Overtime rules and regulations are part of the U.S Government Fair Labor Standards Act (FLSA). FLSA also provides the standards for minimum wage, recordkeeping, child labor – as examples.
State laws can also regulate overtime and also supersede federal requirements.
FLSA was enacted in 1938. While provisions have changed over the years, some people argue that the overtime regulations are not relevant considering the nature of jobs. It could be argued that some provisions for “exempting” people from overtime pay are confusing and outdated.
Regardless of your opinion regarding these regulations, they are in effect and they present a ready source of cash for everyone EXCEPT the business owner. Ignorance of the law does not grant relief from the penalties.
State and Local Laws can require different exemption criteria. So while the employee may meet a federal Department of Labor FLSA exemption, the employee may still be paid overtime according to state laws. Employers should comply with the law (federal or state) that is the most generous to the employee on any particular wage and hour issue.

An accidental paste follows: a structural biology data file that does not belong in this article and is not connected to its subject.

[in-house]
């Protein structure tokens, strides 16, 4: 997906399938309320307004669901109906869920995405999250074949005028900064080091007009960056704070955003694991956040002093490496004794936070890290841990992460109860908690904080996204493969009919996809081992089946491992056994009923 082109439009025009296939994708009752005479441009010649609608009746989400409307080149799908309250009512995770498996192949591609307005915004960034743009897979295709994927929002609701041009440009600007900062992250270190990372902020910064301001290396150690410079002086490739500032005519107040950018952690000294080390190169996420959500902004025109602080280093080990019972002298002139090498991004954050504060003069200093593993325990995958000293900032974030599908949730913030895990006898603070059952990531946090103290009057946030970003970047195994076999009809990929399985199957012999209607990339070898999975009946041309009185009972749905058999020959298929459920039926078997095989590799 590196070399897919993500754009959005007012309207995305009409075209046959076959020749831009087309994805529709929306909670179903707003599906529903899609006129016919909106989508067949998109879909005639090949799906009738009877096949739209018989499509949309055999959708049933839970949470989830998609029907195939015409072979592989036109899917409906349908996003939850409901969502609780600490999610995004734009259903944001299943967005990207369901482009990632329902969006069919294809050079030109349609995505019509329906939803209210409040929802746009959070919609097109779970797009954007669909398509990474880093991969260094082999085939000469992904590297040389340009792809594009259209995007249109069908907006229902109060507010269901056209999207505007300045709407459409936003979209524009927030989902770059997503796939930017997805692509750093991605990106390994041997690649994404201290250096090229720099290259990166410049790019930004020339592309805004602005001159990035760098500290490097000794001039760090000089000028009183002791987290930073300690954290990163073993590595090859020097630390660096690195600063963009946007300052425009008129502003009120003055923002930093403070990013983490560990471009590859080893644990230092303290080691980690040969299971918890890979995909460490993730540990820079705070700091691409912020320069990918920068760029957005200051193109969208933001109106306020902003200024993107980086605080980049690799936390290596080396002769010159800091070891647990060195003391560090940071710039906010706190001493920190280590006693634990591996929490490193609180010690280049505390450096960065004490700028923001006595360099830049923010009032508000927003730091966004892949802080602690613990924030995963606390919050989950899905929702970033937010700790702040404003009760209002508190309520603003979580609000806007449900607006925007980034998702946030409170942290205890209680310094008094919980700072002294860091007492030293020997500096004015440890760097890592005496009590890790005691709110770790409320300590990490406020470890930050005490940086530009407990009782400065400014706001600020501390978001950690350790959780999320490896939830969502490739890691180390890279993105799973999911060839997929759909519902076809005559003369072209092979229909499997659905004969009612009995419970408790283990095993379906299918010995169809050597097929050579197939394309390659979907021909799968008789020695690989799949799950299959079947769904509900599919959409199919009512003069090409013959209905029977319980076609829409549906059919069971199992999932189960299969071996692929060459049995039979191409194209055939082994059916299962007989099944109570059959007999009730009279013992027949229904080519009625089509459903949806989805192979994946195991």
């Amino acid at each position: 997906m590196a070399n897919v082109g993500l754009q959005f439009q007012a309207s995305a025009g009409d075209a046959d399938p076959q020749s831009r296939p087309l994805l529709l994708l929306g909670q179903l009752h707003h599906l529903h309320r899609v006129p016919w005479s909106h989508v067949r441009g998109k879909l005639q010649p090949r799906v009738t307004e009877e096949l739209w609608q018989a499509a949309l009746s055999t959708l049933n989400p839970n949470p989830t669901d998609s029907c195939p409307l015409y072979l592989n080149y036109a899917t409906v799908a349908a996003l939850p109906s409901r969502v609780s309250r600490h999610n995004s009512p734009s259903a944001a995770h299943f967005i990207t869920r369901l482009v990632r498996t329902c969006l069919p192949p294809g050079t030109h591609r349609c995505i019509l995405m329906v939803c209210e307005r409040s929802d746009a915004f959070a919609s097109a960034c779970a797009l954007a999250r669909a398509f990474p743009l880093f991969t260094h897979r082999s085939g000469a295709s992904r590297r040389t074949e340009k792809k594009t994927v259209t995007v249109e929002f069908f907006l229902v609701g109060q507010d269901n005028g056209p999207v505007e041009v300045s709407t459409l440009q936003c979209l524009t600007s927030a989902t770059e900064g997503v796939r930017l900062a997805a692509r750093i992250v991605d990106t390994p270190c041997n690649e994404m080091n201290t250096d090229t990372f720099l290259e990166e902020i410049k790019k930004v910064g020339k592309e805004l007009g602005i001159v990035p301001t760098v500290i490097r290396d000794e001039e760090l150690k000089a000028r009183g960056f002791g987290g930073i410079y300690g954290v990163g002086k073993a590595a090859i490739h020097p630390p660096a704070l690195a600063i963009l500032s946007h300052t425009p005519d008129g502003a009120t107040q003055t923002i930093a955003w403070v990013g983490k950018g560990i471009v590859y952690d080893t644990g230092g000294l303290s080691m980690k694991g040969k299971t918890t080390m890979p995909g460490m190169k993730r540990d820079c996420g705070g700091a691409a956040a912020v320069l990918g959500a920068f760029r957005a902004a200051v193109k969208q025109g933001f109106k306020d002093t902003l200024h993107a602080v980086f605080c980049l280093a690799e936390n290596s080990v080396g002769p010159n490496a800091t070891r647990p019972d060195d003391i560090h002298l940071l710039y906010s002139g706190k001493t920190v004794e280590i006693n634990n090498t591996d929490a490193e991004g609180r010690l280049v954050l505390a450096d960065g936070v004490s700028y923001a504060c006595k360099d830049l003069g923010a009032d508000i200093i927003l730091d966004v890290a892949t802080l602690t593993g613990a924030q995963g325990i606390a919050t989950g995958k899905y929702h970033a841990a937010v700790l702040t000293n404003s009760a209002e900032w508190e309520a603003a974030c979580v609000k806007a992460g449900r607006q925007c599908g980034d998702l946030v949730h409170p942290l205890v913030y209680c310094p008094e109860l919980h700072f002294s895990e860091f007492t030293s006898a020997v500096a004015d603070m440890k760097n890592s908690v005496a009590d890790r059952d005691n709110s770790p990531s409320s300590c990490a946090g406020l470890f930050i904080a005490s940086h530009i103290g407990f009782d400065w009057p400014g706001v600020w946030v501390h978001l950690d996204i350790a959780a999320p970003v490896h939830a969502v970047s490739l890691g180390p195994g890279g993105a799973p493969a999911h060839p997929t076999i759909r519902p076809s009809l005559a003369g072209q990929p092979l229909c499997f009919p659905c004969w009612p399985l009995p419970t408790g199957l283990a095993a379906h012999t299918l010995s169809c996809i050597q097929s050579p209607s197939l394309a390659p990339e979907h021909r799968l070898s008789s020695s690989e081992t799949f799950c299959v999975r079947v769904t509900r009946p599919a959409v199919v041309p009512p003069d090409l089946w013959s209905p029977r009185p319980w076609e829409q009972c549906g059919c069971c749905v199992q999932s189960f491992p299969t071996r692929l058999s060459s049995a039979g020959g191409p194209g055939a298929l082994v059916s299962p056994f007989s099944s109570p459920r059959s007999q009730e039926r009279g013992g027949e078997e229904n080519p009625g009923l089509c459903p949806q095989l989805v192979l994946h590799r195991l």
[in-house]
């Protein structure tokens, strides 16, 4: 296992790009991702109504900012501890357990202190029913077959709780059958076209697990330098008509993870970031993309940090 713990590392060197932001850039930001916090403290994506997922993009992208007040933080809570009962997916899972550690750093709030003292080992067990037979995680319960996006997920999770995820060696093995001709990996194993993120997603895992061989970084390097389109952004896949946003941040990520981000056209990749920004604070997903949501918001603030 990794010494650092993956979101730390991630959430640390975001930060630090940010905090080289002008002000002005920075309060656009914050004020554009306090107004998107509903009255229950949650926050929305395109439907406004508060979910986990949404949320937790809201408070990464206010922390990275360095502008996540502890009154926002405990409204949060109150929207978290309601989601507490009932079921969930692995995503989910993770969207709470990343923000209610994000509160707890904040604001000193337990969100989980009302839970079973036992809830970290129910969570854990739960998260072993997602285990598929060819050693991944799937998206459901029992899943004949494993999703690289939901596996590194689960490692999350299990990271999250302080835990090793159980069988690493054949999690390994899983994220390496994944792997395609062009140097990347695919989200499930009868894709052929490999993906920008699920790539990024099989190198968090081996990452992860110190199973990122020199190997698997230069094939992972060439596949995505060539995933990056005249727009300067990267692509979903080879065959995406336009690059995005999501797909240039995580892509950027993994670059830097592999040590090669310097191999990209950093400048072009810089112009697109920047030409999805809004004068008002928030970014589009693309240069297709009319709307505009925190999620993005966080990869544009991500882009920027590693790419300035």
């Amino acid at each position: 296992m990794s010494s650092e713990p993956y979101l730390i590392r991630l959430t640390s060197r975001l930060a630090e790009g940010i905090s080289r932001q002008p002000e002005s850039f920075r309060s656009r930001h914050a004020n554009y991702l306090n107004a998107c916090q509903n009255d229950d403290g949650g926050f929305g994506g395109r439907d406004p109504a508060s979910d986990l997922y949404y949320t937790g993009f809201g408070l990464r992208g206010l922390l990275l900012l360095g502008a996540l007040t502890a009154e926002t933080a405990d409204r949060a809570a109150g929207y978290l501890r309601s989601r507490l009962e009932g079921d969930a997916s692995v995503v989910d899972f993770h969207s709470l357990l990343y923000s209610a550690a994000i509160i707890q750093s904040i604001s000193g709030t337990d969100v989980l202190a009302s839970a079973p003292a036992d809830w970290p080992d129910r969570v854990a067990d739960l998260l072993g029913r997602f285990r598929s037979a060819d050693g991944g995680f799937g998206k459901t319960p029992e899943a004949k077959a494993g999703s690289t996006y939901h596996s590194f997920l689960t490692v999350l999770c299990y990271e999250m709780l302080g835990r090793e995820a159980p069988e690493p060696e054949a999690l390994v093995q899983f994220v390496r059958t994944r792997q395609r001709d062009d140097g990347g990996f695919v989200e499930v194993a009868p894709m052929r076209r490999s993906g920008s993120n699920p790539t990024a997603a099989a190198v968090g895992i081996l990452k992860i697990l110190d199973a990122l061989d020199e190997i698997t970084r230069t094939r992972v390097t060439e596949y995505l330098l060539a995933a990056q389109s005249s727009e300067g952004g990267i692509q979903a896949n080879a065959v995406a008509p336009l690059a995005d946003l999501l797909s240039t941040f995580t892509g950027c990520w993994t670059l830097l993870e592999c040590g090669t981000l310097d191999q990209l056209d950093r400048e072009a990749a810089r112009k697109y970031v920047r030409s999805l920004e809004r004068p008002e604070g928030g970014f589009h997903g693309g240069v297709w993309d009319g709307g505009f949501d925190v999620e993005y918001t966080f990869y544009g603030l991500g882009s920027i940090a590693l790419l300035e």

The review of individual state laws regarding overtime regulations and exemptions is not the scope of this article, but employers should review the individual state laws. Employers should also consider under which state law their out-of state employees may fall under.
Generally state laws on exemptions are modeled on those contained in the FLSA. There are at least 2 tests that must be met to qualify for one of the exemptions below.
Shared by all exemptions except for Outside Sales. The employee must be compensated on a salary basis of at least $455 per week. Only the computer exemption also allows a person to meet the test if paid on an hourly basis of at least $27.63 per hour.